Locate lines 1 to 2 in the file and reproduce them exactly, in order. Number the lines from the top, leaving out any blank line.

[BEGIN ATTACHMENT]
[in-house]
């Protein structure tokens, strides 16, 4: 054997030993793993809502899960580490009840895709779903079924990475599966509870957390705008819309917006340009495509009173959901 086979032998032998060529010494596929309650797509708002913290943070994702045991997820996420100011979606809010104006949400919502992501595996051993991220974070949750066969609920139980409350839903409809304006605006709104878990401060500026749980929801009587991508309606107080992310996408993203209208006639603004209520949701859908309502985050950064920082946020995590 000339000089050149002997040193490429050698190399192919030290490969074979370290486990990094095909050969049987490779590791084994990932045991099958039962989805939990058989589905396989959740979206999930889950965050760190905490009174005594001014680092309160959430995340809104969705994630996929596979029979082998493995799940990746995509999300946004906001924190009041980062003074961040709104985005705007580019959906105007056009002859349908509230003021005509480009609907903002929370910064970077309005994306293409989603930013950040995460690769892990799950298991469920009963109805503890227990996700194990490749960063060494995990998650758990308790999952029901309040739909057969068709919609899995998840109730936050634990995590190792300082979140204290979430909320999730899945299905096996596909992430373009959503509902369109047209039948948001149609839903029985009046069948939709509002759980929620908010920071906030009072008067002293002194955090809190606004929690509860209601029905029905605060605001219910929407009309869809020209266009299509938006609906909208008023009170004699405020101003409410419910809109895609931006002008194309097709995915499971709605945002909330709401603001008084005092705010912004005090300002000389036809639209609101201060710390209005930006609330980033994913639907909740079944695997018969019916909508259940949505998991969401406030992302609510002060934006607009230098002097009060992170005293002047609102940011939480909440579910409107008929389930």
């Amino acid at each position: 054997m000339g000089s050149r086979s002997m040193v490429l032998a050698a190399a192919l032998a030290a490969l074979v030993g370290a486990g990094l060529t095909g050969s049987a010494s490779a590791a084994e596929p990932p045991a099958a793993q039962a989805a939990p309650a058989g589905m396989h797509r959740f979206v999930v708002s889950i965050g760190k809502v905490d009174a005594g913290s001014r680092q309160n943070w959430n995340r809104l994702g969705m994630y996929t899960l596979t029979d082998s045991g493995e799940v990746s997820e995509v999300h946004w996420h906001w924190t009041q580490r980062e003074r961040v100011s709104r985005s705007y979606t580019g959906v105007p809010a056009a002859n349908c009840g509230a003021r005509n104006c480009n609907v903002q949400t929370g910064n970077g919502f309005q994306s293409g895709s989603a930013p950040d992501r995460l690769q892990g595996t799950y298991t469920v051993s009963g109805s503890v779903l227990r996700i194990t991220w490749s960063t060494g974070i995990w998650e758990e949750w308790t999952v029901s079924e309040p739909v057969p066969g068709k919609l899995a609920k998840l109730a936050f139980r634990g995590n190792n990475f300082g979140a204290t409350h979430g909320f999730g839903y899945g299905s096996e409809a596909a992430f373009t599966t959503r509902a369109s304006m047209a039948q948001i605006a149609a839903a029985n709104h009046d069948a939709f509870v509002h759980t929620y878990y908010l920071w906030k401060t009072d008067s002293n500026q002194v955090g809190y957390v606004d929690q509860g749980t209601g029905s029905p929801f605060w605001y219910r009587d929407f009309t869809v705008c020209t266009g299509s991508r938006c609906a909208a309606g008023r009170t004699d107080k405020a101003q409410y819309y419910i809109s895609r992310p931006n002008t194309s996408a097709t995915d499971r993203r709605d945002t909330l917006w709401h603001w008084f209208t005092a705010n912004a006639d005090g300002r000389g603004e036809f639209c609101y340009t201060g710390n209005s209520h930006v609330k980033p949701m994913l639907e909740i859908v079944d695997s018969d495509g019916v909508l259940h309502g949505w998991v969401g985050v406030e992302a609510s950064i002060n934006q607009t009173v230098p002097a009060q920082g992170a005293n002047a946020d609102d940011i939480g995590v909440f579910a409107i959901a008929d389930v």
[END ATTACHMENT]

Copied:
[in-house]
């Protein structure tokens, strides 16, 4: 054997030993793993809502899960580490009840895709779903079924990475599966509870957390705008819309917006340009495509009173959901 086979032998032998060529010494596929309650797509708002913290943070994702045991997820996420100011979606809010104006949400919502992501595996051993991220974070949750066969609920139980409350839903409809304006605006709104878990401060500026749980929801009587991508309606107080992310996408993203209208006639603004209520949701859908309502985050950064920082946020995590 000339000089050149002997040193490429050698190399192919030290490969074979370290486990990094095909050969049987490779590791084994990932045991099958039962989805939990058989589905396989959740979206999930889950965050760190905490009174005594001014680092309160959430995340809104969705994630996929596979029979082998493995799940990746995509999300946004906001924190009041980062003074961040709104985005705007580019959906105007056009002859349908509230003021005509480009609907903002929370910064970077309005994306293409989603930013950040995460690769892990799950298991469920009963109805503890227990996700194990490749960063060494995990998650758990308790999952029901309040739909057969068709919609899995998840109730936050634990995590190792300082979140204290979430909320999730899945299905096996596909992430373009959503509902369109047209039948948001149609839903029985009046069948939709509002759980929620908010920071906030009072008067002293002194955090809190606004929690509860209601029905029905605060605001219910929407009309869809020209266009299509938006609906909208008023009170004699405020101003409410419910809109895609931006002008194309097709995915499971709605945002909330709401603001008084005092705010912004005090300002000389036809639209609101201060710390209005930006609330980033994913639907909740079944695997018969019916909508259940949505998991969401406030992302609510002060934006607009230098002097009060992170005293002047609102940011939480909440579910409107008929389930």